A dog can be a great companion to a person with ASD, providing love and attention, increasing activity, and reducing stress within a family. Dogs can be also be trained to interrupt repetitive behaviors or alert you when your child might be harming him/herself. They can provide deep pressure to help a person calm down, encourage a person to get out of bed, help with mobility or balance issues, pick up objects, respond to an alarm, etc. They can facilitate social interactions and relationships and expand the childs ability to communicate with others.
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Autism Service Dogs For Children
Children diagnosed with autism can have a hard time communicating with the people around them, including their families. Autism service dogs can act as a social bridge, helping to alleviate the stress of social interaction.
University of Missouri research fellow Gretchen Carlisle explained this well in a 2014 study published in the Journal of Pediatric Nursing:
Dogs can help children with autism by acting as a social lubricantif the children with autism invite their peers to play with their dogs, then the dogs can serve as bridges that help the children with autism communicate with their peers. Gretch Carlisle, Journal of Pediatric Nursing
A child with autism may have a hard time speaking to others, but with a dog, they have a built-in topic of conversation, as well as a friend to turn to in challenging moments.
Autism service dogs also act as physical links for some children. Tethering, or connecting a child to their service dog by the leash, is used to help prevent an autistic child from wandering off, and ground them in their environment.
There are mixed opinions on tethering, but many families find it an invaluable help as it allows them to go shopping, take a walk in the park, or go to a restaurant, simple family activities that may otherwise prove too challenging.
What Is An Autism Service Dog
An autism service dog is trained specifically to guide and help those affected by autism. They are trained quite similarly to a guide dogs training and go through a rigorous process to ensure that they are prepared for situations specific to the person they are paired with.
This includes learning how to cope with crowds, obey certain commands , and behave appropriately in public. They also learn how to identify warning signs indicating their person may be close to a panic attack, seizure, an episode, or any other major concern. In the case that their person is about to experience one of these events, the dog will either comfort their owner or alert others in order to get help or medical attention for them. If there is a concern that the person may self-harm, the dog will even intervene, preventing them from causing harm to themselves. The dog will also be trained to guide their person if they ever experience disorientation. The dog will lead them to a car or safe space, so their person may recover from their episode.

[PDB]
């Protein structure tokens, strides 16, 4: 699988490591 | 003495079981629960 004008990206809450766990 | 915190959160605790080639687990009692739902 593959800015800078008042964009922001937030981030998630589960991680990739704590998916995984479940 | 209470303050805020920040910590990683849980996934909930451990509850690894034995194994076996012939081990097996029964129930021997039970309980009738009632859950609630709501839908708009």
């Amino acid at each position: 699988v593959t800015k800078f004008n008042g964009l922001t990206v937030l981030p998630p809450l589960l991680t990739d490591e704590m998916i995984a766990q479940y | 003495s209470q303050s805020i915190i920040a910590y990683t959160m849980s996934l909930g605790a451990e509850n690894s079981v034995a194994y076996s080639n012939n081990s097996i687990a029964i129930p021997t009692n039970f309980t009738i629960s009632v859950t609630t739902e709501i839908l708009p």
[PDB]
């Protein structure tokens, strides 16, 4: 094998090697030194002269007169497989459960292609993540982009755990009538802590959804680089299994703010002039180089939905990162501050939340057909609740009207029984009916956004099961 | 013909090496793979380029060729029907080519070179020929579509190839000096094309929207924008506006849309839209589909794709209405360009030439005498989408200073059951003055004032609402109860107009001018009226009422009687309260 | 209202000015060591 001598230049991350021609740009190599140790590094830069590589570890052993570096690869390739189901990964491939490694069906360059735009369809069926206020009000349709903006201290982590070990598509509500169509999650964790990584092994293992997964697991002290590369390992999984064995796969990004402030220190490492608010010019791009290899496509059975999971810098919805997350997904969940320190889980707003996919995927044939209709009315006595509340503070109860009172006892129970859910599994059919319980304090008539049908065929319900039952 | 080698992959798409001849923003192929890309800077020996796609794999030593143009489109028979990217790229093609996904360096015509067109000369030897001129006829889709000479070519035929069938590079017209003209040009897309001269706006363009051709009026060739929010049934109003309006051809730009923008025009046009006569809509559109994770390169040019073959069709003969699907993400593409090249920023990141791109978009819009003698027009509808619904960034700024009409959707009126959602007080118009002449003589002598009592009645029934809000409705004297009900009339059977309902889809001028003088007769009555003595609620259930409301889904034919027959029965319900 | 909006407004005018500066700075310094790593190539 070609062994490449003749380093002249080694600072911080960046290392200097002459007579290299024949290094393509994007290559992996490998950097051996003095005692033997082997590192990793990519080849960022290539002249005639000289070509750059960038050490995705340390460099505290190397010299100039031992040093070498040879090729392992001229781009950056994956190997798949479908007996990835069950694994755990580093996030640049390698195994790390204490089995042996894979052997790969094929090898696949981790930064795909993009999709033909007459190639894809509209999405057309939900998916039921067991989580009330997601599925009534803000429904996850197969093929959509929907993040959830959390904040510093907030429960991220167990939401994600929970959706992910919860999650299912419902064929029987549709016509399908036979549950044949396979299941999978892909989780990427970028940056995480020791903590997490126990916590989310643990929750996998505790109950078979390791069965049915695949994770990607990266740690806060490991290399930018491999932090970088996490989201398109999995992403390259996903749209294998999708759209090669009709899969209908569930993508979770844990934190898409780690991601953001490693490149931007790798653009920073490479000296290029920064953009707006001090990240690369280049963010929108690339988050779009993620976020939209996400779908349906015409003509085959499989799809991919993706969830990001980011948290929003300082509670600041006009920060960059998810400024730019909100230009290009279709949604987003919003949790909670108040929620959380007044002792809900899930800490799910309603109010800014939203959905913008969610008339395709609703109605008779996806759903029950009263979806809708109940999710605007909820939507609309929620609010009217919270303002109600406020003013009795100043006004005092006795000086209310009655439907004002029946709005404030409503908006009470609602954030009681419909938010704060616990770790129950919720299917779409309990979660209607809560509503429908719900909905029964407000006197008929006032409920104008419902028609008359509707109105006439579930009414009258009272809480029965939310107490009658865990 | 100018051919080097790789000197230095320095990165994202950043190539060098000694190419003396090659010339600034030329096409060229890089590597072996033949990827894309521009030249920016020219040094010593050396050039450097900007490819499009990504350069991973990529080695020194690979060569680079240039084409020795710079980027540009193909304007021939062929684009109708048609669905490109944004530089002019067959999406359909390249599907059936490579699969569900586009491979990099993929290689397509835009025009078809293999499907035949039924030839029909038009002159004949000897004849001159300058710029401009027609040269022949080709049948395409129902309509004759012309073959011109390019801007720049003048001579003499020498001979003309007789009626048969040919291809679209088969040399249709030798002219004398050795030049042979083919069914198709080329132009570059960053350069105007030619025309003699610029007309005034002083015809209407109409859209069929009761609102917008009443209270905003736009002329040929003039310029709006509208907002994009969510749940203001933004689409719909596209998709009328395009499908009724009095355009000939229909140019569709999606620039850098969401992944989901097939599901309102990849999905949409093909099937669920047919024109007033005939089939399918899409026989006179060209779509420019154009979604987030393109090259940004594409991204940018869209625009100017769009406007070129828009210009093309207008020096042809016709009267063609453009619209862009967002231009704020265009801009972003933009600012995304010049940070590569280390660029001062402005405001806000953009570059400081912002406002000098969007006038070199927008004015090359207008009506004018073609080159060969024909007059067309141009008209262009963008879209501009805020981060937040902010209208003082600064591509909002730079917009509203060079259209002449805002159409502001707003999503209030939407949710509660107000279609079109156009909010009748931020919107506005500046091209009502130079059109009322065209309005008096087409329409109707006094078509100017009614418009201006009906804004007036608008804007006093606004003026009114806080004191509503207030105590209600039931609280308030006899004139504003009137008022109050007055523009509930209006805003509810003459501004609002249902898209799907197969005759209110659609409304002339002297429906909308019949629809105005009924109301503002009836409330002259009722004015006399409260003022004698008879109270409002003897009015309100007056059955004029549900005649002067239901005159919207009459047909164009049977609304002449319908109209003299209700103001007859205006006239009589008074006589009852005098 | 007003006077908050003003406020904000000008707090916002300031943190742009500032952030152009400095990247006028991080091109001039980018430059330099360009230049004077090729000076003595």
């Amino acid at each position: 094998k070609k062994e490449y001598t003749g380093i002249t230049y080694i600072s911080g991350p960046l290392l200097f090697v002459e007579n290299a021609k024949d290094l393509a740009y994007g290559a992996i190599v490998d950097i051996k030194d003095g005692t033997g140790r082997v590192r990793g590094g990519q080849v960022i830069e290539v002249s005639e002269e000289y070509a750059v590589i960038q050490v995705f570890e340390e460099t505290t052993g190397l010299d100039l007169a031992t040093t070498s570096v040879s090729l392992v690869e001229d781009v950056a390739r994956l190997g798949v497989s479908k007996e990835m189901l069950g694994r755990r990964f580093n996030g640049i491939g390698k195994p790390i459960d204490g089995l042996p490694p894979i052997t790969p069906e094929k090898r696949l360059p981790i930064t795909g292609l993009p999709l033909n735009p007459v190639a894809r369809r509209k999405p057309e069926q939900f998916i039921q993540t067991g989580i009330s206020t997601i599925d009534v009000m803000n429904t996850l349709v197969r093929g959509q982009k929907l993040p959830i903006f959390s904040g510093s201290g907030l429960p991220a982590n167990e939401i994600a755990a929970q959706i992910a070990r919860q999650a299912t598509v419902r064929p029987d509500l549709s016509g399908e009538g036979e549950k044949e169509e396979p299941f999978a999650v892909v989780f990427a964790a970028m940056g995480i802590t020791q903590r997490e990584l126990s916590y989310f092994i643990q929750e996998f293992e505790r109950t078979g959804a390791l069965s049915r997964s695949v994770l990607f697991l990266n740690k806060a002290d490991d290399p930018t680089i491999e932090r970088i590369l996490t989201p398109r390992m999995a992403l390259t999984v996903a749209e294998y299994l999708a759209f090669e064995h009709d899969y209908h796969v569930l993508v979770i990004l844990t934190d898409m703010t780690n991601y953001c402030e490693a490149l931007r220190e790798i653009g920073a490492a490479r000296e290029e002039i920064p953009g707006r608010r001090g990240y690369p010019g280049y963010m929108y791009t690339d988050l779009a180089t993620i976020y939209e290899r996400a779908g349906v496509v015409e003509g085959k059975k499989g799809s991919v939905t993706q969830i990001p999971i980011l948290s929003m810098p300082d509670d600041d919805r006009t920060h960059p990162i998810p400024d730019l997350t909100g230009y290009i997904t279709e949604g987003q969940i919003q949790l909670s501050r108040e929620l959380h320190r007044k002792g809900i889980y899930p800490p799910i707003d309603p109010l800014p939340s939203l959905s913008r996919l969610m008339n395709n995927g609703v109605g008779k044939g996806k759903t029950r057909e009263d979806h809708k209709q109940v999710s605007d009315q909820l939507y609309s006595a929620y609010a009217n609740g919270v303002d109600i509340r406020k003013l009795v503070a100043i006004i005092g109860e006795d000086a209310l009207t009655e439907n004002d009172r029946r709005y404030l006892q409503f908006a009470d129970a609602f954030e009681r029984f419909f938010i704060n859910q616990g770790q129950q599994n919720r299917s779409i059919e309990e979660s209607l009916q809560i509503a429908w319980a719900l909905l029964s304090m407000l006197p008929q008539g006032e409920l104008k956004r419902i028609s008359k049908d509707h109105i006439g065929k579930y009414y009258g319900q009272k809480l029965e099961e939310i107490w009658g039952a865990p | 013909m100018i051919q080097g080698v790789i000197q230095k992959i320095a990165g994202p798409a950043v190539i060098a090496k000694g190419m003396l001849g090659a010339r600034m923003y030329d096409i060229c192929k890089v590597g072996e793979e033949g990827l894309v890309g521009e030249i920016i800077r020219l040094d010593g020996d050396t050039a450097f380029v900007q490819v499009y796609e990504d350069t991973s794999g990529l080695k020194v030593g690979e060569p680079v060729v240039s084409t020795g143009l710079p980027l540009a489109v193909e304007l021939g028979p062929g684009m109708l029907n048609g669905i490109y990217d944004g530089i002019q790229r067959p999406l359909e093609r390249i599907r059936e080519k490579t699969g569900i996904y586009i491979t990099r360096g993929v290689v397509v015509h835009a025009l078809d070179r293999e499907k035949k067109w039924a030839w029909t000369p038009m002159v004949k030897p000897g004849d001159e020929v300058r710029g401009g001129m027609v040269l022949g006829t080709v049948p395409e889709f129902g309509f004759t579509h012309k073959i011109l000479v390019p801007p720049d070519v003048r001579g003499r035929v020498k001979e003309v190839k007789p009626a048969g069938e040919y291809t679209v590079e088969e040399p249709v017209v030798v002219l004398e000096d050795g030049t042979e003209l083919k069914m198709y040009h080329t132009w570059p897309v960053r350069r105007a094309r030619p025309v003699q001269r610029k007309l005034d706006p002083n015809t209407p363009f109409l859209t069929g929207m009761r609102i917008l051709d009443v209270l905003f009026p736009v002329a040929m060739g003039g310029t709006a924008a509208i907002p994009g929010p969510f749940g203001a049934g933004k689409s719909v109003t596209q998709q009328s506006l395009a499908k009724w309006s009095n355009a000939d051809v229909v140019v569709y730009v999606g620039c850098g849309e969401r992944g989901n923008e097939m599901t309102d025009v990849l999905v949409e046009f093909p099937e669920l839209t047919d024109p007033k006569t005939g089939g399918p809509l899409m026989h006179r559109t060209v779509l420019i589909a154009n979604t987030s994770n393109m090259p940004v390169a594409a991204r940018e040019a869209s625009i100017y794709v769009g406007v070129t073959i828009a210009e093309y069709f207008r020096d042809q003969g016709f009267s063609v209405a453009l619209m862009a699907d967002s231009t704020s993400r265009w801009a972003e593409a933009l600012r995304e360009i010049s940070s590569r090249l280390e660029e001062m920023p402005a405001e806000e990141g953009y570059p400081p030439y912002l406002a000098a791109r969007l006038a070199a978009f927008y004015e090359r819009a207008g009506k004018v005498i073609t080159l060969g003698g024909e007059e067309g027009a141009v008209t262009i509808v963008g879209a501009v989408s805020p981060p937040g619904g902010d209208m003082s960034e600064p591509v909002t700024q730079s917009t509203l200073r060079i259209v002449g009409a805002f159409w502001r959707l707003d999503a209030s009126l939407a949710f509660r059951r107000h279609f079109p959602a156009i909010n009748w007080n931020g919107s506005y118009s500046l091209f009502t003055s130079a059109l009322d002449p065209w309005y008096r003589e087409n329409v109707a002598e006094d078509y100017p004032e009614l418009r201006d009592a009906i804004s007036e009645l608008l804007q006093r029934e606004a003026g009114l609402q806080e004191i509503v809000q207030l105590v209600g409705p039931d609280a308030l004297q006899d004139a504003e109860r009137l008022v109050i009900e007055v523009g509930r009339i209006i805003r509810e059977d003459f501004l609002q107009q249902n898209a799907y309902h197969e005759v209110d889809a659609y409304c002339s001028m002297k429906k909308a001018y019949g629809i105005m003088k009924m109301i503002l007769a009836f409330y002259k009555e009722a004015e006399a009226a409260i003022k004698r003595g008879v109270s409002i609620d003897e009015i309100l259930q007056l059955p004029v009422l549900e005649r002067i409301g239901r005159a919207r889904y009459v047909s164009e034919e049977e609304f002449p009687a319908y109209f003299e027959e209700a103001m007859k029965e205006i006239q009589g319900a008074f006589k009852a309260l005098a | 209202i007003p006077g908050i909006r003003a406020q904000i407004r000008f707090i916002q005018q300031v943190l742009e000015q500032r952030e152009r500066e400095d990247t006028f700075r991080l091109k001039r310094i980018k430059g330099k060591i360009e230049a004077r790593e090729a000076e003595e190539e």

There are many reasons for an autism service dog and many different elements that affect each case differently. Fortunately, service dogs can be trained for nearly any scenario. For many, this type of care from a special canine can be a lifesaver.
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Service Dogs For Autism
From the outside looking in, many individuals with autism appear just like any other average person. There are usually no outward signs that make them stick out from the crowd as someone with a disability, but autism, nonetheless, can be debilitating. Many of the battles autistic individuals fight are dealt with in their minds. They often look and act fairly normal, but there are certain activities that are beyond difficult for them to tackle in their everyday lives.
One of the hardest things about having autism is that there isnt a cure. However, although there isnt a cure, there are still several interventions, such as prescriptions, therapy, and service animals, that can be used to help make life easier. For example, a service dog is one of the best solutions for someone with autism, as it aids in communication, behavior, and social interaction. These are the main areas in which autism tends to affect a person the most. Autism is a spectrum disorder that varies by individual, so not all the needs of an autistic individual are the same. Some individuals with autism will benefit greatly from a service animal while others on the highly functioning end of the spectrum may be able to proceed in life without one. Therefore, it is up to the individual and those around them to determine whether a service dog or ESA may help.
Training A Service Dog For Autism
Autism service dogs are often those stalwarts of assistance: Labrador or golden retrievers. However, almost any intelligent, companionable dog can be trained as an autism service dog depending on the needs of the individual.
Some autistic people may be overwhelmed or even pained by loud noises or rough textures, important considerations when selecting a service dog. If a person has a sensitivity to noise, a dog with a tendency to bark would not be a good fit.
Similarly, if an autistic child has a touch sensitivity, a softer-coated dog like a poodle would be better than a wire-haired terrier.
The most important characteristic for any service dog is that it be intelligent, trainable, and social, as service dogs are required to perform specific tasks in all different environments. Autism service dogs are not just pets theyre working animals.
Autism service dogs start their careers like any service dog: they learn house-training and basic obedience, then move on to more complex skills like identifying obstacles, alerting to danger, and responding to specific commands. For dogs being trained to assist autistic children, its important that they learn to tolerate and enjoy being handled, as children will often interact with the dogs by leaning in close and tugging ears or tails.